Edward Bell - Commodity Analyst
Published Date: 09 May 2018
President Donald Trump withdrew the US from the JCPOA, the Iran nuclear deal, last night. The US will now impose stiff economic sanctions on Iran, some of which will come into effect in 90 days (targeting Iranian purchases of US dollars and some exports to the country) and more restrictions on Iran’s energy sectors will come into effect in 180 days. We estimate that the re-imposition of US sanctions could curb Iranian crude oil exports by at least as much as 500k b/d by the end of the year although there are at least 1m b/d that we feel are at risk from some disruption. Oil prices have gained sharply this morning, up over 2% in both Brent and WTI markets as of early trading in Asia.
The US JOLTS report, which tracks the number of job openings, rose to a new high in March. A total of 6.6m job openings were recorded, up 472k month on month. Hiring, however, dipped to 5.4m which implies companies are still struggling to find workers that match the skills they need. The quits rate, which measures workers voluntarily leaving in search of better opportunities, also increase to 3.3m in March from 3.2m in February. Both indicators give a sign that improvements in wages should be on the cards even if data from the recent NFP report was a little disappointing.
UK consumer activity slipped in April according to new data from the British Retail Consortium. Total retail spending fell by 3.1% y/y in April compared with a gain of 2.3% in March. An early Easter holiday may have played an impact in the decline in sales but the general underlying soft performance of the UK economy also appears to be weighing on consumption. Elsewhere in the UK the government again received a defeat by the House of Lords which voted to remain in the EU’s single market. US prime minister Theresa May has been trying to find a way in which the UK could potentially remain in the EU’s customs union but still remain free to negotiate its own trade deals, a strategy which is threatening to split her cabinet along hard and soft Brexit lines.
Source: Eikon, Emirates NBD Research
Treasuries closed lower across the board as economic data remained strong and equity markets remained volatile following Donald Trump’s decision to withdraw from the Iran deal. Yields on the 2y UST, 5y UST and 10y UST closed at 2.51% (+1 bp), 2.81% (+3 bps) and 2.97% (+2bps).
The sharp gains in oil prices seem to having limited impact on regional bonds as they follow the move in benchmark yields. The YTW on the Bloomberg Barclays GCC Credit and High Yield index rose +2bps to 4.62% and credit spreads remained flat at 186 bps.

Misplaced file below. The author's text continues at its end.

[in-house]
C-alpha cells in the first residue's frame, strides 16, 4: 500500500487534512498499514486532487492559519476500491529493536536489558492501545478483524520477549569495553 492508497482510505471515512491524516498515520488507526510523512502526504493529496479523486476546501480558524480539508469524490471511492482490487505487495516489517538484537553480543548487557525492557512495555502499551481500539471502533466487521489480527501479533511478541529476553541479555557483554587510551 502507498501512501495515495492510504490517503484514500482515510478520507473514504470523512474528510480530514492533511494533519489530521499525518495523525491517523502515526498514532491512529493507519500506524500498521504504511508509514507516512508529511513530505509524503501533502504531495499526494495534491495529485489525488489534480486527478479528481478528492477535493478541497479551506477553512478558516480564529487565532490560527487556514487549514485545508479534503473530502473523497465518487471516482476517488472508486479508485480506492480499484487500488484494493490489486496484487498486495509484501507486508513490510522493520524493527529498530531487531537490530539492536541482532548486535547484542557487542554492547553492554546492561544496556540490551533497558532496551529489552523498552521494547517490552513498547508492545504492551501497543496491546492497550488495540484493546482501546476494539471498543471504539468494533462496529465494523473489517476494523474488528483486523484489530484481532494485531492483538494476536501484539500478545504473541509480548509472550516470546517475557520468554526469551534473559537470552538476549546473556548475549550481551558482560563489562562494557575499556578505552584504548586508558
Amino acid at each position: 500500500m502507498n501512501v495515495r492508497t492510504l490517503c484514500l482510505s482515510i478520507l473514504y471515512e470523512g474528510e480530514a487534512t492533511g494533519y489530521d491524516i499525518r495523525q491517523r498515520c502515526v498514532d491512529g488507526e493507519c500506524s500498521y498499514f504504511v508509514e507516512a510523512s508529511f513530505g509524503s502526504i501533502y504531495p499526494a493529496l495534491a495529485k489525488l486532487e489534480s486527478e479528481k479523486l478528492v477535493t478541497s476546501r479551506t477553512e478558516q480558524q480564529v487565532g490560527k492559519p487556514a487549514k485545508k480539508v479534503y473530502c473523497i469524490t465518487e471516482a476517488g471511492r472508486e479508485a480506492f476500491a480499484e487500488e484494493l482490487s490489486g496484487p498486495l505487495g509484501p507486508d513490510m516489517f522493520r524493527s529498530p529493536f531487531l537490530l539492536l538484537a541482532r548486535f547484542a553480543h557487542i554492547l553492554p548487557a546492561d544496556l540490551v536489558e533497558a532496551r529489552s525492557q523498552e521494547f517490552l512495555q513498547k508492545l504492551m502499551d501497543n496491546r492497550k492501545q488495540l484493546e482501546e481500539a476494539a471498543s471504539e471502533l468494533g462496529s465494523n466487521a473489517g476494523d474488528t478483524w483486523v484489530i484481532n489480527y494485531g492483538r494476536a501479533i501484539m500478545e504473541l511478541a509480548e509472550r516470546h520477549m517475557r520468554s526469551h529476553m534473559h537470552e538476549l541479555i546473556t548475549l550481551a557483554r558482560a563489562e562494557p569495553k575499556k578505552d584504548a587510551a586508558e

S&P affirmed Aldar Properties rating at BBB but revised the outlook to Negative from Stable. The rating agency believes that the recent deal to acquire assets would weaken financial ratios due to higher debt requirements.
Commercial Bank of Qatar will be meeting clients for a benchmark USD bond issue.
The dollar generally strengthened against peers overnight, including sharp gains against the Euro. Further challenges to the UK government’s ability to enact Brexit came from the House of Lords overnight which voted to remain in a customs union with the UK.
The biggest mover this morning is USDJPY which has risen 0.36% to reach 109.52. This puts the cross on course for a second day of gains and leaves the 200 day moving average of 110.20 within reach. A break and daily close above this level is likely to result in further gains towards 110.85, the 61.8% one year Fibonacci retracement. However, first the price must surmount the 50% one year Fibonacci retracement of 109.65.
Developed market equities closed mixed in what was a rather volatile day of trading. The S&P 500 index closed flat while the Euro Stoxx 600 index added +0.1%. The narrative was dominated by Trump’s decision to withdraw from the Iran deal.
Regional markets closed lower across the board with the DFM index losing -0.5% and the Tadawul dropping -1.3%. Geopolitics and weak Q1 2018 earnings weighed on investor sentiment. Zain KSA closed limit down after reporting Q1 2018 loss of SAR 77mn compared to a profit of SAR 45mn a year ago.
Oil prices declined yesterday ahead of US president Donald Trump’s decision to pull out of the JCPOA, the Iran nuclear deal, as traders were likely selling the fact and taking profit on crudes extended rally. Since then spot prices have gapped higher and Brent was up as much as 2.4% at USD 76.64/b and WTI up more than 2.2% at USD 70.59/b in early Asia trading. The impact on physical markets will be felt over the coming 180 days as companies look to move away from purchasing Iranian crude to avoid sanctions from the US Treasury Department.
Messages from other OPEC officials were mixed in response to the news that sanctions were coming back into place. Officials from Saudi Arabia said the country could consider raising production to offset declines in Iranian output while the UAE’s energy minister said they would be sticking to the terms of the deal.
FOMC leaves rates unchanged
Risks of US-EU trade war diminish
PKR at all time lows
Bank of Japan in focus